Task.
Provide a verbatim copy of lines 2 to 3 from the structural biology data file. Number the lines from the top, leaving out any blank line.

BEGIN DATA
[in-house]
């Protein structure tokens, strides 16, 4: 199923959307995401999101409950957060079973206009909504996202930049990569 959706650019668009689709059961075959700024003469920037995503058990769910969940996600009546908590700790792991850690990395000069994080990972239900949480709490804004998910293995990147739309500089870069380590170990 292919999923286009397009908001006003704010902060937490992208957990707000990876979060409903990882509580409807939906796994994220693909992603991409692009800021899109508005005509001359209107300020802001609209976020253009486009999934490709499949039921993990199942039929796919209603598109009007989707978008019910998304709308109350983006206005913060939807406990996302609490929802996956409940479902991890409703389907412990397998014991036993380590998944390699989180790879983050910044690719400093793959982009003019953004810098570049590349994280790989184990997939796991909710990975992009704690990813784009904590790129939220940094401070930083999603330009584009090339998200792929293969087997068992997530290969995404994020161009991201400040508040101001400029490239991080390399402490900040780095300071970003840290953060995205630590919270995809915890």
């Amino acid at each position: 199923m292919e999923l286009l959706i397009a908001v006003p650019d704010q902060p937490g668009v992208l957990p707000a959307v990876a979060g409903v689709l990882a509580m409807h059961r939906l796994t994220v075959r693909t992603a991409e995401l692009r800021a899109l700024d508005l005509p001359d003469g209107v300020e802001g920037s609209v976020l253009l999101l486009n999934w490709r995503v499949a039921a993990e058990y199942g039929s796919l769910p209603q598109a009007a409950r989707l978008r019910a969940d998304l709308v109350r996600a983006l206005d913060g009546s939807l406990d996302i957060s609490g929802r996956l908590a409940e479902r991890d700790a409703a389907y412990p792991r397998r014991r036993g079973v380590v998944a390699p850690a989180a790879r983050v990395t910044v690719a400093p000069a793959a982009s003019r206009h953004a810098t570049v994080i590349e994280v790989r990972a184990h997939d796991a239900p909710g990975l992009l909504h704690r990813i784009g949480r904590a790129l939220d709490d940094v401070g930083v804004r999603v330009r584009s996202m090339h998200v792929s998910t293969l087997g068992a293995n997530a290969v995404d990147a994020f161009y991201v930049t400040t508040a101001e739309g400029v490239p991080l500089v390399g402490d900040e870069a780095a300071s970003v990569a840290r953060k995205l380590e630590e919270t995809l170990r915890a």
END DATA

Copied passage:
């Protein structure tokens, strides 16, 4: 199923959307995401999101409950957060079973206009909504996202930049990569 959706650019668009689709059961075959700024003469920037995503058990769910969940996600009546908590700790792991850690990395000069994080990972239900949480709490804004998910293995990147739309500089870069380590170990 292919999923286009397009908001006003704010902060937490992208957990707000990876979060409903990882509580409807939906796994994220693909992603991409692009800021899109508005005509001359209107300020802001609209976020253009486009999934490709499949039921993990199942039929796919209603598109009007989707978008019910998304709308109350983006206005913060939807406990996302609490929802996956409940479902991890409703389907412990397998014991036993380590998944390699989180790879983050910044690719400093793959982009003019953004810098570049590349994280790989184990997939796991909710990975992009704690990813784009904590790129939220940094401070930083999603330009584009090339998200792929293969087997068992997530290969995404994020161009991201400040508040101001400029490239991080390399402490900040780095300071970003840290953060995205630590919270995809915890």
């Amino acid at each position: 199923m292919e999923l286009l959706i397009a908001v006003p650019d704010q902060p937490g668009v992208l957990p707000a959307v990876a979060g409903v689709l990882a509580m409807h059961r939906l796994t994220v075959r693909t992603a991409e995401l692009r800021a899109l700024d508005l005509p001359d003469g209107v300020e802001g920037s609209v976020l253009l999101l486009n999934w490709r995503v499949a039921a993990e058990y199942g039929s796919l769910p209603q598109a009007a409950r989707l978008r019910a969940d998304l709308v109350r996600a983006l206005d913060g009546s939807l406990d996302i957060s609490g929802r996956l908590a409940e479902r991890d700790a409703a389907y412990p792991r397998r014991r036993g079973v380590v998944a390699p850690a989180a790879r983050v990395t910044v690719a400093p000069a793959a982009s003019r206009h953004a810098t570049v994080i590349e994280v790989r990972a184990h997939d796991a239900p909710g990975l992009l909504h704690r990813i784009g949480r904590a790129l939220d709490d940094v401070g930083v804004r999603v330009r584009s996202m090339h998200v792929s998910t293969l087997g068992a293995n997530a290969v995404d990147a994020f161009y991201v930049t400040t508040a101001e739309g400029v490239p991080l500089v390399g402490d900040e870069a780095a300071s970003v990569a840290r953060k995205l380590e630590e919270t995809l170990r915890a």